The combination of heavy snow and traffic could slow down snowplow trucks during the Twin Cities afternoon commute.
"Snow plows can only move as fast as the traffic is moving," Minnesota Department of Transportation spokesman Kevin Gutknecht said Thursday morning. "And if the snow is coming down at a really quick rate, it just makes it that much more of a challenge."
MnDOT expects to send out a full crew of snowplows -- 130 to 180 trucks -- in the metro, he added. The department has more than 800 plow trucks across Minnesota, but most will be needed in the eastern part of the state where the heaviest snowfall is expected.
Forecasts show southeastern Minnesota, including Rochester, could be hit harder than the metro.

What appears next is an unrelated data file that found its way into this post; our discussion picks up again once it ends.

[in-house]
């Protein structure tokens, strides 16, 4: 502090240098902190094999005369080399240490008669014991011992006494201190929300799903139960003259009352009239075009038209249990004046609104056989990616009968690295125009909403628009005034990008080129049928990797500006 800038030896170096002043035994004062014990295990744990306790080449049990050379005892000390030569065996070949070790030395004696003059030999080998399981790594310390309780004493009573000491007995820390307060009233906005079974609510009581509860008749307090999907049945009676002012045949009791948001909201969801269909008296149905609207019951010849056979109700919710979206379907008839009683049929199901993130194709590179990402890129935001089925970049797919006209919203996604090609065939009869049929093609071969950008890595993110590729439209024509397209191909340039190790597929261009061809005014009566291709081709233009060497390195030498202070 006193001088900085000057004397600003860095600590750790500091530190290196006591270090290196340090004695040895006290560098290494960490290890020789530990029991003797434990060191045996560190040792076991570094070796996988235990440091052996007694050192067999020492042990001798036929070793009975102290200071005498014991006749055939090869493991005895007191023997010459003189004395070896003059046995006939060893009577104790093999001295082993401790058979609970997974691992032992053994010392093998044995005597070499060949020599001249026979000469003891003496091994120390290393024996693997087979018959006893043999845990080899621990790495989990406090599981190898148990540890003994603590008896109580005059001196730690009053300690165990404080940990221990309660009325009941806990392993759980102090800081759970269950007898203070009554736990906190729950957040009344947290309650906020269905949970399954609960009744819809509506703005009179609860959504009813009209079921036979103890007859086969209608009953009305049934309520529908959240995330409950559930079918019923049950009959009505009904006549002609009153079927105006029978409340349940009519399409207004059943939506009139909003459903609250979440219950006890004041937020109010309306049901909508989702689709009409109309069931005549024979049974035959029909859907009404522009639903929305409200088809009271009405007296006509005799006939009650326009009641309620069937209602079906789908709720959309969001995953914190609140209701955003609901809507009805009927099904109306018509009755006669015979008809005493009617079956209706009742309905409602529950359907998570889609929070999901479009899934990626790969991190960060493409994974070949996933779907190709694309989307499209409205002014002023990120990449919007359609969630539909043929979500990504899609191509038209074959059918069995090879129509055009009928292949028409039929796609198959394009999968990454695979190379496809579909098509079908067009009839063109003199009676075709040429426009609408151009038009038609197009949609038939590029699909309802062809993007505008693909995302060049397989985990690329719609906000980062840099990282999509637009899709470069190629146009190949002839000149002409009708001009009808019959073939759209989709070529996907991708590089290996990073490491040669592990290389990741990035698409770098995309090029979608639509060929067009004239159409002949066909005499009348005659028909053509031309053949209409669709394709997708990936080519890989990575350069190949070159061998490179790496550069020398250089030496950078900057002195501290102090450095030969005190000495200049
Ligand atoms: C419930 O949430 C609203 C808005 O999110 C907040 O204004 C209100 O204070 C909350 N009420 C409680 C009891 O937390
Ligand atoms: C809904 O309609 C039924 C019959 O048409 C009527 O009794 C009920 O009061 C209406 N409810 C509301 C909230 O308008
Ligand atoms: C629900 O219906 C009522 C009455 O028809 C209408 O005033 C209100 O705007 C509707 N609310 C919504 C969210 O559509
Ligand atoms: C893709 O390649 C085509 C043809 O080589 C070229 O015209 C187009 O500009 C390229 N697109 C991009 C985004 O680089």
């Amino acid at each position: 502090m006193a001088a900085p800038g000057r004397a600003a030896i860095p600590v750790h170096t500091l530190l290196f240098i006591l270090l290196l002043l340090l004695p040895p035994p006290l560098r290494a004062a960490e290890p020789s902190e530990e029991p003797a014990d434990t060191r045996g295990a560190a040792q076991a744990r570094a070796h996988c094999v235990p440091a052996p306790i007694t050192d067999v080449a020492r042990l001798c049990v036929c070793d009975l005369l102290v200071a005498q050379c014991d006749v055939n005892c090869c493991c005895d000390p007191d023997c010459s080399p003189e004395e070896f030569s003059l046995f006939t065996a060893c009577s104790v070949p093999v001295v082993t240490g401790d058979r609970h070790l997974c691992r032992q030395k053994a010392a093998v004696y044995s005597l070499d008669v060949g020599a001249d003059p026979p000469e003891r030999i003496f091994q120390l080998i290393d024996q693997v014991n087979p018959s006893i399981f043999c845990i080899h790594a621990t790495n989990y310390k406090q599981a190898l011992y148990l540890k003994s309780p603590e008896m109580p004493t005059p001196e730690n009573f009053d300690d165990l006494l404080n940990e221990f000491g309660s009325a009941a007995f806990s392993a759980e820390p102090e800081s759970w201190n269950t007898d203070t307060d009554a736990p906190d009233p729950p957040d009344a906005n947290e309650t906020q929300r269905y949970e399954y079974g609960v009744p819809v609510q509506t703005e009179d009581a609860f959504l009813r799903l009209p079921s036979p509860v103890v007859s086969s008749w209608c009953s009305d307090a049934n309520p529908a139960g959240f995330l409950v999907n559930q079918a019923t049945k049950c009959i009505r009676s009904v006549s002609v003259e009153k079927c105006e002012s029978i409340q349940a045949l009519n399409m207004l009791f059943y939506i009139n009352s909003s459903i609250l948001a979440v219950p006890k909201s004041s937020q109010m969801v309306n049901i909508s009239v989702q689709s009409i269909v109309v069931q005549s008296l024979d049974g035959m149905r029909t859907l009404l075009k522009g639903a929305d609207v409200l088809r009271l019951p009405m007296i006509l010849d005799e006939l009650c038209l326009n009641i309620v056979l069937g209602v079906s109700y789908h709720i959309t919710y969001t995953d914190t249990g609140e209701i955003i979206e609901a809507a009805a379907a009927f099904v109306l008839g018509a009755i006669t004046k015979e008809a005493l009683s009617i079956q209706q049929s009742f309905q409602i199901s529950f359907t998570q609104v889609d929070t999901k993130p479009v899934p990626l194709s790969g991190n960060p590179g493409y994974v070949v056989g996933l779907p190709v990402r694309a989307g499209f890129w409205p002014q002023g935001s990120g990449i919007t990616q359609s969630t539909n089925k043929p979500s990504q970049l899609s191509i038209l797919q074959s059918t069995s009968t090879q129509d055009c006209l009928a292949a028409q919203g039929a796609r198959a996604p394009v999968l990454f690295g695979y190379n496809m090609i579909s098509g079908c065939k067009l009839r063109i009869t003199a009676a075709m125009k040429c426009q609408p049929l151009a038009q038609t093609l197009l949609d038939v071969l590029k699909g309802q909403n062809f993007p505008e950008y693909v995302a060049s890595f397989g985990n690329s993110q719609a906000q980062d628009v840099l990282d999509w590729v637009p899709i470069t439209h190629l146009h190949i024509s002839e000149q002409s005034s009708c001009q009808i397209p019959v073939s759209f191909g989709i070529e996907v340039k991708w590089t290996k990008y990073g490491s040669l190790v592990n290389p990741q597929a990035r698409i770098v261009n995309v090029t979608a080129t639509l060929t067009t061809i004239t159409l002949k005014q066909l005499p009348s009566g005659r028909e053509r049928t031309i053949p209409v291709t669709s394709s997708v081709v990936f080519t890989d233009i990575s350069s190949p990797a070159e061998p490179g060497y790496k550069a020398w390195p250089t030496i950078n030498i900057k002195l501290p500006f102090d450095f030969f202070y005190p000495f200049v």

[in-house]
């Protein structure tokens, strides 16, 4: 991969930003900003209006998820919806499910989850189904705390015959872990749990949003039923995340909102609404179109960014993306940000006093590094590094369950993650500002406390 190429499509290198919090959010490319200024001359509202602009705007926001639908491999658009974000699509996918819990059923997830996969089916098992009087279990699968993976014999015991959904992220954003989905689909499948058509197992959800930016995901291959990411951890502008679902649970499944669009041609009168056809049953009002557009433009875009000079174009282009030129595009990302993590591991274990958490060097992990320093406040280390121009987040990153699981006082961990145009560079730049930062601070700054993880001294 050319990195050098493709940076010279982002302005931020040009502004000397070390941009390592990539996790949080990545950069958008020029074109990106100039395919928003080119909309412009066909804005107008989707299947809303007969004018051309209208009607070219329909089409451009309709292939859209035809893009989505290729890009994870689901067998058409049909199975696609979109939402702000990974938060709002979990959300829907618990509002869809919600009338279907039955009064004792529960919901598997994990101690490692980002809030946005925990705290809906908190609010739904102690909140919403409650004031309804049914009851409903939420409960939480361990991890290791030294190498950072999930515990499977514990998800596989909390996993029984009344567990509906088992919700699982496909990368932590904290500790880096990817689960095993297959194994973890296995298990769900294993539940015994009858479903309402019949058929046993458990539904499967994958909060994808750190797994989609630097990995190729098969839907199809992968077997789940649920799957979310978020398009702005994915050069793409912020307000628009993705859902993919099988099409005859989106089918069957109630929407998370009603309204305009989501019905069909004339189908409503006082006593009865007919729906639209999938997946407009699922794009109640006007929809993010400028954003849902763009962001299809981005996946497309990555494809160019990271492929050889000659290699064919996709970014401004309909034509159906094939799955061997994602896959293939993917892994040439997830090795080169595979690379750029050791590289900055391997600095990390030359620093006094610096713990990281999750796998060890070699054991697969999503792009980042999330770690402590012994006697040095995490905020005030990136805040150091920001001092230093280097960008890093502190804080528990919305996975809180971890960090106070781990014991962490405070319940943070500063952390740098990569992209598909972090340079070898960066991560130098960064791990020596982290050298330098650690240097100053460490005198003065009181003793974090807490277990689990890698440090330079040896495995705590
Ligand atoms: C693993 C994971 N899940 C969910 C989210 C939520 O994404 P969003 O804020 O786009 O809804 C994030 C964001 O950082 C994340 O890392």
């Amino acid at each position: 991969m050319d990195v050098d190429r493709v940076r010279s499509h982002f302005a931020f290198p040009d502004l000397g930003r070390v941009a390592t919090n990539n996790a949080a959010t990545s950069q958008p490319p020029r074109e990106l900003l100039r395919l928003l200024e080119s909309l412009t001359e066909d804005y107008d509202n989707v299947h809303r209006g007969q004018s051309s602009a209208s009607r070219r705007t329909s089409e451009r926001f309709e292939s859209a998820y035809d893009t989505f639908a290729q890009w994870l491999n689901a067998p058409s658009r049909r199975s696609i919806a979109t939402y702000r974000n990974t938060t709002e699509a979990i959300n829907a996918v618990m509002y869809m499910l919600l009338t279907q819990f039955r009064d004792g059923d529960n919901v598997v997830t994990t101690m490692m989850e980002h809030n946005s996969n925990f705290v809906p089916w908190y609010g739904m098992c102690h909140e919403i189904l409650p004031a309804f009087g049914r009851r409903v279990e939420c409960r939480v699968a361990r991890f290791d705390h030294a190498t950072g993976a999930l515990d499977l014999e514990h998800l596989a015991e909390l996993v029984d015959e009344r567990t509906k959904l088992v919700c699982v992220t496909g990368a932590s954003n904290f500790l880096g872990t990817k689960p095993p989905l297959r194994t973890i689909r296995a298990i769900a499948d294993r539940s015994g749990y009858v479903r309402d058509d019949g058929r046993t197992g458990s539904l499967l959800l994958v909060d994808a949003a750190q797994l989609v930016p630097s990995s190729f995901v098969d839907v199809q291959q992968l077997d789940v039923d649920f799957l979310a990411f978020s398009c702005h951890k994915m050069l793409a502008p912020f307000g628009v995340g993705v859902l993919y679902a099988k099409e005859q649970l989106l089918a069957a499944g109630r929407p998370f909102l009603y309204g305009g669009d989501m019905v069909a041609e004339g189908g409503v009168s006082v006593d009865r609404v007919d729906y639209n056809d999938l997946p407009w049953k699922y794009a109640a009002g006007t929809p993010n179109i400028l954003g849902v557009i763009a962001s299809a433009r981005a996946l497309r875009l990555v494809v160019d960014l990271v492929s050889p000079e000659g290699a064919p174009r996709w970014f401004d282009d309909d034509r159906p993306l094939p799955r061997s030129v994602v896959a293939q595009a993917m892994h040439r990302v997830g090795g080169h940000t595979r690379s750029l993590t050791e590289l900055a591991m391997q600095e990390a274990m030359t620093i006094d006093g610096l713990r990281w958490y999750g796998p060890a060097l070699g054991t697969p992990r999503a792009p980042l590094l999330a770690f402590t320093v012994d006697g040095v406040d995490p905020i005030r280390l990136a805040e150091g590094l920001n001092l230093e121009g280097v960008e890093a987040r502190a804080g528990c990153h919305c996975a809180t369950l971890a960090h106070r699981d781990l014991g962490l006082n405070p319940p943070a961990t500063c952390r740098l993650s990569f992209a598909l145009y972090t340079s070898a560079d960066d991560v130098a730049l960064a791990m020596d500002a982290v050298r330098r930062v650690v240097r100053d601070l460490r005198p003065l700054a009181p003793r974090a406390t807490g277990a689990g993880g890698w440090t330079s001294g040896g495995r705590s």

"In the southeastern part of the state, it looks like snowfall amounts will be pretty big there. And crews down there are ready, they were, like everybody else, prepping yesterday, watching the weather, and getting their crews set up the best that they can," Gutknecht said.
Blowing snow and heavy winds are also expected, according the National Weather Service.
If visibility becomes dangerous and conditions reach the point where snow plow operators can't see to operate the plow, MnDOT could pull the plows off and close roads, Gutknecht said.
Gutknecht said even though MnDOT plow operators will be doing their best to get the snow off the roads, the safest bet is to decrease driving speeds.